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As a registered massage therapist, you help your clients get rid of pain and tension. But what about your own? When you’re a practitioner, a care provider, and a business owner, you shoulder all the professional responsibility and pressure that comes with fixing, figuring out, and finding a way to do it all. And you do most—or all!—of it yourself.
With this post, we’ll explain what specific insurance massage therapists need in Manitoba. Our goal: help alleviate some of your stress and tension, so you can get back to doing the parts of the job that you love most.
Like other health professionals, registered massage therapists (RMTs) are required to
obtain and maintain professional and general liability insurance coverage. This requirement protects the professional and the public by covering all treatments provided by you, the professional, and your clients.
Here are 3 major reasons why massage therapists need insurance (although there are others, too!):
Professional liability insurance is a recommendation and often a requirement for most businesses. It exists to protect your company and employees in the relatively common event that a slip up, an error, or an omission that needs to be settled in court is covered—whether you’re at-fault or not.
In health care, proper billing is crucial. And although most errors are genuine mistakes that can be remedied, sadly, there are those who intentionally abuse the system. According to the Canadian Massage Therapy Alliance (CMTA), this type of medical fraud is an unfortunate occurrence that can and does negatively affect the massage therapy profession.
The CMTA explains that medical fraud can include things like:
So even though your practice is good and clean, having the proper policies, procedures, and insurance and place can help to protect you and your reputation in case anything is ever called into question.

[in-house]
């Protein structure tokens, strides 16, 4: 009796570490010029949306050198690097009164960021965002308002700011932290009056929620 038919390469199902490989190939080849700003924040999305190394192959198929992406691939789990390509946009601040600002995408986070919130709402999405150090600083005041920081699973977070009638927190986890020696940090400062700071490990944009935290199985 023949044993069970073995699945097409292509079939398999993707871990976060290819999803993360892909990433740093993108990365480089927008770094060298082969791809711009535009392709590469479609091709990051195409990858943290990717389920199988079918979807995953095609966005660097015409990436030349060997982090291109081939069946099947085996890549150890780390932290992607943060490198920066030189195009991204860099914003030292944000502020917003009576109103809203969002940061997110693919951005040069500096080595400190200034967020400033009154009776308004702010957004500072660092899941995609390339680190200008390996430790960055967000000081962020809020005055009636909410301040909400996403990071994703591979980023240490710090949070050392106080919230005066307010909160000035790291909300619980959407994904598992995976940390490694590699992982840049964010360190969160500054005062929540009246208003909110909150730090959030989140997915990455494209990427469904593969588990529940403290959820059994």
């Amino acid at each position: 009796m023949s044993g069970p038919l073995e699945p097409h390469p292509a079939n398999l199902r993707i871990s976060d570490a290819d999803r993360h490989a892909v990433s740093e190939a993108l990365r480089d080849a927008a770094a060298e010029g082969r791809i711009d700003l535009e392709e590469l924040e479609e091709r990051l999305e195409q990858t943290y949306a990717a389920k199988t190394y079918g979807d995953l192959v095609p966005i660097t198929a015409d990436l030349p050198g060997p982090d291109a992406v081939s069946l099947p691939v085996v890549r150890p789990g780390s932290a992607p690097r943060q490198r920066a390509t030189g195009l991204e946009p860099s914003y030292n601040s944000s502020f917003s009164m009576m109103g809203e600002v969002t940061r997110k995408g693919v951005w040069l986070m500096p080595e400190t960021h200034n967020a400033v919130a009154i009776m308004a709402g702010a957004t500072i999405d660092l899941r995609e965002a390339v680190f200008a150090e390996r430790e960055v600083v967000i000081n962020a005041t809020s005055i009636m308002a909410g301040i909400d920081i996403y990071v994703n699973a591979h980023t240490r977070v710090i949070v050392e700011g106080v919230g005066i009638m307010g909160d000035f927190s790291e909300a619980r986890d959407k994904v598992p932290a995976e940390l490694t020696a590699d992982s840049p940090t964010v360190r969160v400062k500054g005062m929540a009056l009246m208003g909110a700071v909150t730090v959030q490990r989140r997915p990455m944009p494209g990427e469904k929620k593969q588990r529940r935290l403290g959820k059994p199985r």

The Massage Therapy Association of Manitoba (MTAM) explains on their website that massage therapists are considered trustees under the Personal Health Information Act (PHIA), a piece of legislation that applies to all Manitobans who collect, maintain, and have access to personal health information.
Among other things, PHIA dictates that:
That means that as a trusted health care professional, it’s your responsibility to safely and responsibly collect, secure, and protect the personal and health information of your clients and patients. If you’re found guilty of an offense under PHIA as a massage therapist, you could be fined up to $50,000. If your breach is prosecuted, it could result in disciplinary action for you, too.
Liability insurance can help you cover the costs of things like legal fees and payouts in the event that a breach of information exposes you to prosecution or fines like these!
The most common allegations against massage therapists are:
RMTs can typically obtain some insurance coverage through their provincial governing bodies, but it’s not always the right—or enough—coverage. We recommend you contact us to speak to a licensed Insurance Consultant, so you can make sure you have the right protection in place to protect both yourself and your business!
Yes! Every registered massage therapist in Canada is required to have insurance. With the right insurance in place, you and your clients are protected. So everyone involved can fully relax and enjoy the healing experience.
We recommend that, at a minimum, massage therapists in Manitoba get insurance that covers three things:
Malpractice insurance is strictly designed for doctors and all physicians, so RMTs only need professional liability insurance.
Because insurance coverage always varies based on each person’s individual needs, costs can vary quite a bit. As a ballpark, expect your massage therapy insurance coverage to fall between $700 and $3,000 CAD per year, depending on your business model and the services you provide.
Rapid-fire answers to your FAQs about clients, clinics, and small business for RMTs!
A: Yes! Waivers are not always enforceable in a court of law, so you will still need insurance.
A: If you’re hired as an employee then yes, the company insurance policy will insure you. However, if you rent a room or space or work as an independent contractor, then you’ll be required to carry your own coverage.
A: It depends on whether or not your staff are considered employees or contractors. If they’re employees, your insurance covers them. If they’re contractors, they need their own insurance.
Related: Insurance For Your Small Business
A: Yes, all the same circumstances apply whether you’re working for a business or independently, from home or outside the house.
Want our help securing the professional liability insurance you need? Then simply click the link below and request a custom quote.